I dislike the word “career”: An interview with Cheryl Studer

I dislike the word “career”: An interview with Cheryl Studer – April 2011 (BM)

Cheryl Studer
Courtesy of the Athaeneum Conservatory, Athens

When she was nine, her mother brought an LP home to her. After listening for a few minutes, she ran out of her room declaring, “That’s what I want to be!” The recording was “La Callas à Paris”. This year, Cheryl Studer celebrates her 35th season of professional singing, and is looking forward to her next role debut as Gertrud in Hänsel und Gretel in December 2011 at the Hamburg State Opera.

Since 2003 she has also been a professor at the University of Music in Würzburg, Germany, as well as directing two operas herself (in 2010) and adjudicating international voice competitions, most notably as chairman of the jury at the Maria Callas Grand Prix in Athens, where she recently had this conversation with Bettina Mara.

The public often finds it hard to understand the results of the Maria Callas competition. What do you look for in the candidates who are invited to compete here in Athens?

I would say that it is a combination of various qualities: voice, stage presence, musicality, flexibility of interpretation. Even if the judges don’t agree on the qualities of an individual candidate, our final decision is always a democratic one: once everyone has submitted their score, the highest and lowest are struck out and we calculate the average of the remaining ones. This way I can always be happy with what comes out, even if personally I would have liked to see different candidates in the following round of the competition (there are three all in all).

Why have there been so many successful participants from Asia, and especially from Korea, over the past years? (The first three prizes in both the women’s and men’s categories went to Korean artists this year.)

You can’t generalize when talking about Asian singers, since there some striking differences between Korean and Chinese artists, for example. Most people aren’t aware of the fact that Korea is a Christian country, whose citizens are familiar with “Western” music thanks to the Church. So the Koreans have tonal music in their blood, something which does not go without saying for other Asians. What’s more, they have an excellent bone structure for singing, wide cheekbones and foreheads, which form a natural resonance space. There are also many Korean singers who were trained in Europe and have now returned to their country to teach, and that helps, too! In China things are a little different. Although most singers there usually have stable and very healthy, durable vocal cords, our music is much more ‘alien’ to the Chinese. Unfortunately I was ill this time during the preliminary selection procedure in China, but my husband (the tenor and voice teacher Michalis Doukakis) brought home DVDs, which showed off some wonderful voices and good technique – young artists skilled at using their bodies as an instrument – but what was often missing was the musicality, as well as correct pronunciation and articulation…it made me want to recommend language classes rather than more singing lessons!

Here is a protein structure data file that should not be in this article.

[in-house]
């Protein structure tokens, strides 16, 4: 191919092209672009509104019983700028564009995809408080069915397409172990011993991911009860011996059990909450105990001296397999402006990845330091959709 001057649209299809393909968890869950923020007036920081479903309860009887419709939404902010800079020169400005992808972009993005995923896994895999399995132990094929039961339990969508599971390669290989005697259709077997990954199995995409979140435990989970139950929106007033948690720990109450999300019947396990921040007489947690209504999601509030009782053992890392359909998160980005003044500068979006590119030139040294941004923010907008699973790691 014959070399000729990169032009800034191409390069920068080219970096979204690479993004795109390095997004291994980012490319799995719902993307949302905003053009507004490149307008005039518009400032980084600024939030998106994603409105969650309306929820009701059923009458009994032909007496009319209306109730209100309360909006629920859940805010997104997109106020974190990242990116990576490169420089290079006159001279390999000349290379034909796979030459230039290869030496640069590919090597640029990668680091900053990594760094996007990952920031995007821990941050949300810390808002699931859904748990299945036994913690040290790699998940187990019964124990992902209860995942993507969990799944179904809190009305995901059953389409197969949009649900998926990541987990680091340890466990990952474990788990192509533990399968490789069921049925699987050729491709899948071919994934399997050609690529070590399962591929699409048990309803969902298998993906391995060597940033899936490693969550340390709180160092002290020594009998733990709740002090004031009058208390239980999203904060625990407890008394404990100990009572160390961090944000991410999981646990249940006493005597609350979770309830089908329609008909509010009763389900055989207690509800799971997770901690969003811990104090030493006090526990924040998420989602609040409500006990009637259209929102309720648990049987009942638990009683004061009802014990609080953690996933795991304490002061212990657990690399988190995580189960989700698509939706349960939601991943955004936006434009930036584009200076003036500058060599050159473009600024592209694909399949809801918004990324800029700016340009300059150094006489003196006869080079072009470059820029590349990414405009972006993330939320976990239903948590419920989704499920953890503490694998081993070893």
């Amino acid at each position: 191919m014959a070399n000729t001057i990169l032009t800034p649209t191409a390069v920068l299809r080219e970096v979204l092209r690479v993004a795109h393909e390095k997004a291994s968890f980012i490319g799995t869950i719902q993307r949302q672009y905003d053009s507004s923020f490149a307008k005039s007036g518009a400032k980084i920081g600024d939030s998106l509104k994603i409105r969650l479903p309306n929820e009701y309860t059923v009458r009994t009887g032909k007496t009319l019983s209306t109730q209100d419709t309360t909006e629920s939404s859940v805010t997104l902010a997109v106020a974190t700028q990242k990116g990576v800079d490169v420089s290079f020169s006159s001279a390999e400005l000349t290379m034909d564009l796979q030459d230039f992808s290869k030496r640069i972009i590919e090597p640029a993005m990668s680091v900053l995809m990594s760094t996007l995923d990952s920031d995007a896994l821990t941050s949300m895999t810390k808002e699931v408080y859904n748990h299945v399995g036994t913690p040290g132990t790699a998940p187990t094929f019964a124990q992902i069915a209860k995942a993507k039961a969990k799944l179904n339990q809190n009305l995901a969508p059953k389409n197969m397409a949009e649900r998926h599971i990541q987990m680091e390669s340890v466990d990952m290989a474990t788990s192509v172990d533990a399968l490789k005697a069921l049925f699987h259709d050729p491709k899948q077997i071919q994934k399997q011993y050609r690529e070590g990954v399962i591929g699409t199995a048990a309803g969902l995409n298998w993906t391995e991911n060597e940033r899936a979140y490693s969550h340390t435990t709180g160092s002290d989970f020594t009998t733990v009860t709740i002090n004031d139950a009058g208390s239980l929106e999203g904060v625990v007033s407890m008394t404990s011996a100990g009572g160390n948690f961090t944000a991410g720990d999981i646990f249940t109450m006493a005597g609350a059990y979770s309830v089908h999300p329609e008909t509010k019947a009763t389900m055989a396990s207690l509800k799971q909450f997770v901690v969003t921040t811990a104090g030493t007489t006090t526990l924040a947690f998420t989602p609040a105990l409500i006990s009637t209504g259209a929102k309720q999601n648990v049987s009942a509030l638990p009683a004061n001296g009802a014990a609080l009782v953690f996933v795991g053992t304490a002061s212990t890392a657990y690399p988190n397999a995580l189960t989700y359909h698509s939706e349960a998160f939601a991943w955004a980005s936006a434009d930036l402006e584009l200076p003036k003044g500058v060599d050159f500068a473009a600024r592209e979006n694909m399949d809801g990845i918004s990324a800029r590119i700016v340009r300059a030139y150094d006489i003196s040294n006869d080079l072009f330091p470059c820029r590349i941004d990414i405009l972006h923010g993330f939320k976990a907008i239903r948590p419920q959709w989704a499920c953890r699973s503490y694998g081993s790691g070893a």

It is easy to get the impression that low voices are not in demand these days at the Grand Prix, at least with respect to the women…

Not true at all – low voices are simply rare, and that goes for the men, too. No wonder most voice teachers don’t have any basses as students – the basses are all out there working already! And the same is true of the ladies, because for every real contralto there are hundreds of sopranos, and above all lyrical sopranos. We did have one excellent candidate from Austria this time, who is a mezzo, Stephanie Atanasov. I would have liked very much to see her in the final round, but as I said, our decisions are always democratic. I trust that this contest has nonetheless given her some exposure, and I’m fairly sure she will be offered work as a result. On the other hand, one of the male prize-winners was the Korean baritone Yoontaek Rihm (just like the composer!), which I am especially pleased about because he is a student of mine, although of course no one knew about that until the competition was over.

What was the key to your success, then, as one of so many sopranos?

I would say it was because I had no choice. Singing just happened to me, it was never a profession I chose for myself – it chose me. I have been singing for as long as I can remember, in church, in school, and it always got me recognition and attention. Later on, I never had to build my voice because it was already there. What also helped me professionally is that I am a quick learner, that I am reliable and above all good at jumping in at the last minute when necessary, one of the things that led to my breakthrough in Germany – in Munich in Rienzi in 1983, in the Braunschweig Traviata in 1984 and most importantly in 1985 as Elisabeth in Tannhäuser at the Bayreuth Festival.